Advertising Disclaimer Hypospadias is a condition that is present at birth (congenital) in which the opening of the tube that carries urine and, in males, semen from the body (the urethra) is located below the normal location. This is caused by incomplete development of the urethra in utero between 8 and 20 weeks of gestation. Various degrees of hypospadias result in an opening located anywhere along the length of the urethra. Degrees of hypospadias are classified according to location, including anterior (50% of cases), middle (20% of cases), and posterior (30% of cases). Hypospadias may also cause a curvature of the penis (chordee). Chordee is sometimes evident only with an erection. Severe chordee may result in the inability to perform sexual intercourse. Without surgical correction, severe hypospadias may result in the inability to urinate standing and infertility. Incidence and Prevalence Hypospadias occurs in approximately 1 in 300 males and 1 in 500,000 females in the United States. Worldwide incidence is rising, partially due to an increase in the number of minor cases being reported. The condition is more common in infants of Jewish and Italian descent. Risk Factors and Causes The cause of hypospadias is unknown but may include genetic, endocrinological, and environmental factors. Genetic factors are suggested by an increase in the condition in twins compared to a single birth. Human chorionic gonadotropin (hCG) is a hormone produced in early pregnancy that stimulates the production of estrogen and progesterone. In the case of twins, the production of hCG may not be sufficient to prevent incomplete urethral development. There is also a 20% chance that an infant born with hypospadias has a family member with the condition. Endocrinological factors include low levels of androgens (e.g., testosterone, androsterone) and the infant's cells' inability to use these substances effectively may also result in hypospadias. Androgens are substances that stimulate the development of male characteristics. Maternal exposure to increased levels of progesterone, common during in vitro fertilization (IVF), increases the risk for hypospadias in the infant. Environmental exposure to estrogen during urethral development may also be a risk factor. Exposure can result when the mother ingests pesticides on fruits and vegetables and milk from pregnant cows. Signs and Symptoms Hypospadias results in a urethral opening located below the tip of the bulbous end of the penis (the glans penis). This opening may be located on the glans, along the shaft of the penis, at the pouch that contains the testicles (scrotum), or in the area between the scrotum and the anus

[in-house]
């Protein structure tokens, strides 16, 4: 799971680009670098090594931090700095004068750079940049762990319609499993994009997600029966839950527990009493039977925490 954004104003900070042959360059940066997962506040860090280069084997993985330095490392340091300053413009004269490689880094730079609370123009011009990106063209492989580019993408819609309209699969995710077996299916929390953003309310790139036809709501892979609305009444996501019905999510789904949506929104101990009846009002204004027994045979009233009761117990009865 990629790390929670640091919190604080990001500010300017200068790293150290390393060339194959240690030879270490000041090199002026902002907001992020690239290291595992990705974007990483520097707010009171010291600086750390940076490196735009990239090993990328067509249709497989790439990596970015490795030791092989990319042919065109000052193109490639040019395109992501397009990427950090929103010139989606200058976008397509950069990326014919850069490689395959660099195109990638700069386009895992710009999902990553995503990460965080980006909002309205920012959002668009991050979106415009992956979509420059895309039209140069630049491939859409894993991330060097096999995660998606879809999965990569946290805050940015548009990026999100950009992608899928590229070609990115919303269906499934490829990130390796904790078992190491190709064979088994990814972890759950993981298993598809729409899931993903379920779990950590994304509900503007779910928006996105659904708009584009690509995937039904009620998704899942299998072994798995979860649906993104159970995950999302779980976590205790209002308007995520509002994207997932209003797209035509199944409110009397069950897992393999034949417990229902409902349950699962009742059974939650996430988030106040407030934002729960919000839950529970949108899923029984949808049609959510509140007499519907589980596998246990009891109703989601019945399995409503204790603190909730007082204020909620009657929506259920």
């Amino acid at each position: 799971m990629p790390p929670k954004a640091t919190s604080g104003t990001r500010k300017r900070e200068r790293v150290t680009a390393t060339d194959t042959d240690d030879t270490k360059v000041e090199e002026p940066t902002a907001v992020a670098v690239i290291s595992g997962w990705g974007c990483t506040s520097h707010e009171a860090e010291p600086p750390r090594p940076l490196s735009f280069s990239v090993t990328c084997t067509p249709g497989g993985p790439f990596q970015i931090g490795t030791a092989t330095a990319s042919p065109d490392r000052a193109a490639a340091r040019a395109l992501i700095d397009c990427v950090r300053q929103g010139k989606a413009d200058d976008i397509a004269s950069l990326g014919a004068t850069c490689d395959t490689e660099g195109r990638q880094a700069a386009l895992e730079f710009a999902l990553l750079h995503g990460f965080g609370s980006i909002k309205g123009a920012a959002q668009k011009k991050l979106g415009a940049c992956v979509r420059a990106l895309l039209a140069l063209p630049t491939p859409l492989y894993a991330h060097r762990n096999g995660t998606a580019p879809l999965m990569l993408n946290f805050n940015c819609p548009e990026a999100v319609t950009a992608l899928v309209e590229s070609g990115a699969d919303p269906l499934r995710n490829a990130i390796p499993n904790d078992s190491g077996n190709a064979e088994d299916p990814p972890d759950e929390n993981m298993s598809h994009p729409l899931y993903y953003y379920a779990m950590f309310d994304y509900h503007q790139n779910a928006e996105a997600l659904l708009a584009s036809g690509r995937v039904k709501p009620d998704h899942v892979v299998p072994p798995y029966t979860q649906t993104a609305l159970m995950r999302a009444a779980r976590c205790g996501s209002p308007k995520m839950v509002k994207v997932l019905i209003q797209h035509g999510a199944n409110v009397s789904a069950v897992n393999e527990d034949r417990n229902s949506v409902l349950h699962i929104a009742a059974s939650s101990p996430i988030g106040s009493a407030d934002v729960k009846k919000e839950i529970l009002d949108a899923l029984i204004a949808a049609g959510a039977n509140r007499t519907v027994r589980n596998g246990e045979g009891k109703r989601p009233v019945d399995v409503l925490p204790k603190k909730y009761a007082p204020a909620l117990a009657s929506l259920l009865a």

Surgical Complications Local swelling and minor bleeding are common following surgery to repair hypospadias and usually are not severe. A catheter is inserted into the bladder to drain urine.e. the urethra is extended using local tissue from the foreskin and the opening is repositioned at the tip of the glans. the penile skin is replaced and sutured. Mild hypospadias may not be diagnosed unless removal of the foreskin (circumcision) is performed. the more likely curvature in the penis (chordee) is present. Long-term complications that may require additional surgery include the following: . testosterone injections or creams may be used to increase penis size and antibiotics are administered to lower the risk for infection. If an adequate amount of tissue is not available. The penile skin is retracted and any curvature is corrected by removing the hardened tissue or pinching (plicating) tissue to offset the curvature. Other complications include upper urinary tract anomalies and backflow of urine from the ureter to the bladder (vesicoureteral reflux). Advertising Disclaimer Diagnosis Hypospadias is sometimes diagnosed by prenatal ultrasound. Finally. but it usually occurs in males at birth. Treatment Cases of hypospadias in which the urethral opening is near the tip of the glans do not require treatment if the urine stream is straight and there is no chordee. the foreskin is usually incomplete and the misplaced urethral opening is located. The farther the opening is from the tip of the glans. Then. Mild hypospadias results in a downward spray of the urine stream. the anatomy is thoroughly assessed. Moderate or severe hypospadias requires surgery to achieve the following: • • • • Allow the patient to urinate standing Correct curvature of the penis (chordee) Present a cosmetically acceptable appearance Preserve fertility Surgery is usually performed under general anesthesia when the child is between the ages of 6 and 18 months. Complications include adverse reactions to anesthesia and excessive bleeding that may require additional surgery.. Techniques vary considerably from case to case and may involve stages. Upon examination. Antibiotics are continued after the procedure and infection is rare. Before surgery. tissue from inside the mouth may be used. Common complications of severe hypospadias include undescended testicles and inguinal hernias (i. First. Diagnosis of hypospadias in females requires thorough physical examination. located in the groin).(perineum).

. Surgical correction for moderate or severe conditions is becoming increasingly successful. Inc.. All Rights Reserved.g.• • • Development of an abnormal opening from the urethra to the skin (fistula) Narrowing of the urethral opening (meatal stenosis) or the urethra (stricture) Formation of ballooning of the urethra (urethral diverticula) Prognosis The prognosis for hypospadias depends on the severity of the condition. tissue glue. urethral substitutes) and before birth (antenatal) intervention that may improve the prognosis are being developed.com. Surgical advancements (e. laser procedures. Prevention Hypospadias cannot be prevented. © 1998-2009 Healthcommunities.